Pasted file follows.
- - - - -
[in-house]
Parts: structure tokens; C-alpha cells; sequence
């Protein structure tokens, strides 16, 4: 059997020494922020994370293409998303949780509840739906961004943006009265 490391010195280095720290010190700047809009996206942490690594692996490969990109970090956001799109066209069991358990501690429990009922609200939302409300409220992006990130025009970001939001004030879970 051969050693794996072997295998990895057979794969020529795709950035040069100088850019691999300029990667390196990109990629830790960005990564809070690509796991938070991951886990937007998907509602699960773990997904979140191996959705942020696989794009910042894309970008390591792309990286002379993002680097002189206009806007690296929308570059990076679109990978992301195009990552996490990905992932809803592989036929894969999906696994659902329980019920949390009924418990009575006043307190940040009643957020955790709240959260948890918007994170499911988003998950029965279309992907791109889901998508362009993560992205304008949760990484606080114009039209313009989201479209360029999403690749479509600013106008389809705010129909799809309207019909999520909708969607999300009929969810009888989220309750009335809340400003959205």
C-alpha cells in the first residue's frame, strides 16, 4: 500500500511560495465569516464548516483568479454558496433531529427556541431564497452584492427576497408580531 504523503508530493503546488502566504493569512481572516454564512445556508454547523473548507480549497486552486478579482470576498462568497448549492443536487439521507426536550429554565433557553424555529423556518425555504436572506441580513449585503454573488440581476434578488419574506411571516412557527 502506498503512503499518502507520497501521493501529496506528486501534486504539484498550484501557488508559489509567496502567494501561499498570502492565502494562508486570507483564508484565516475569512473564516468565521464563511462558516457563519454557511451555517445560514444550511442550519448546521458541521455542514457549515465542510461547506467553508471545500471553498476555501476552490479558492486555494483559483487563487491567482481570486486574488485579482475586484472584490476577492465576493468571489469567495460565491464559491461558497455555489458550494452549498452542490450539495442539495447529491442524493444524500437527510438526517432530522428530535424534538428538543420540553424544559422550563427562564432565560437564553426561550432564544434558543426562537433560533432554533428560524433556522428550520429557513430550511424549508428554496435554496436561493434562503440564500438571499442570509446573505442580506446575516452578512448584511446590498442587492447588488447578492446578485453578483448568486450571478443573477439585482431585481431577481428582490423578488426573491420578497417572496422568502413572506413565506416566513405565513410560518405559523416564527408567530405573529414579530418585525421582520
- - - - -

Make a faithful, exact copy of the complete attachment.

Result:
[in-house]
Parts: structure tokens; C-alpha cells; sequence
């Protein structure tokens, strides 16, 4: 059997020494922020994370293409998303949780509840739906961004943006009265 490391010195280095720290010190700047809009996206942490690594692996490969990109970090956001799109066209069991358990501690429990009922609200939302409300409220992006990130025009970001939001004030879970 051969050693794996072997295998990895057979794969020529795709950035040069100088850019691999300029990667390196990109990629830790960005990564809070690509796991938070991951886990937007998907509602699960773990997904979140191996959705942020696989794009910042894309970008390591792309990286002379993002680097002189206009806007690296929308570059990076679109990978992301195009990552996490990905992932809803592989036929894969999906696994659902329980019920949390009924418990009575006043307190940040009643957020955790709240959260948890918007994170499911988003998950029965279309992907791109889901998508362009993560992205304008949760990484606080114009039209313009989201479209360029999403690749479509600013106008389809705010129909799809309207019909999520909708969607999300009929969810009888989220309750009335809340400003959205």
C-alpha cells in the first residue's frame, strides 16, 4: 500500500511560495465569516464548516483568479454558496433531529427556541431564497452584492427576497408580531 504523503508530493503546488502566504493569512481572516454564512445556508454547523473548507480549497486552486478579482470576498462568497448549492443536487439521507426536550429554565433557553424555529423556518425555504436572506441580513449585503454573488440581476434578488419574506411571516412557527 502506498503512503499518502507520497501521493501529496506528486501534486504539484498550484501557488508559489509567496502567494501561499498570502492565502494562508486570507483564508484565516475569512473564516468565521464563511462558516457563519454557511451555517445560514444550511442550519448546521458541521455542514457549515465542510461547506467553508471545500471553498476555501476552490479558492486555494483559483487563487491567482481570486486574488485579482475586484472584490476577492465576493468571489469567495460565491464559491461558497455555489458550494452549498452542490450539495442539495447529491442524493444524500437527510438526517432530522428530535424534538428538543420540553424544559422550563427562564432565560437564553426561550432564544434558543426562537433560533432554533428560524433556522428550520429557513430550511424549508428554496435554496436561493434562503440564500438571499442570509446573505442580506446575516452578512448584511446590498442587492447588488447578492446578485453578483448568486450571478443573477439585482431585481431577481428582490423578488426573491420578497417572496422568502413572506413565506416566513405565513410560518405559523416564527408567530405573529414579530418585525421582520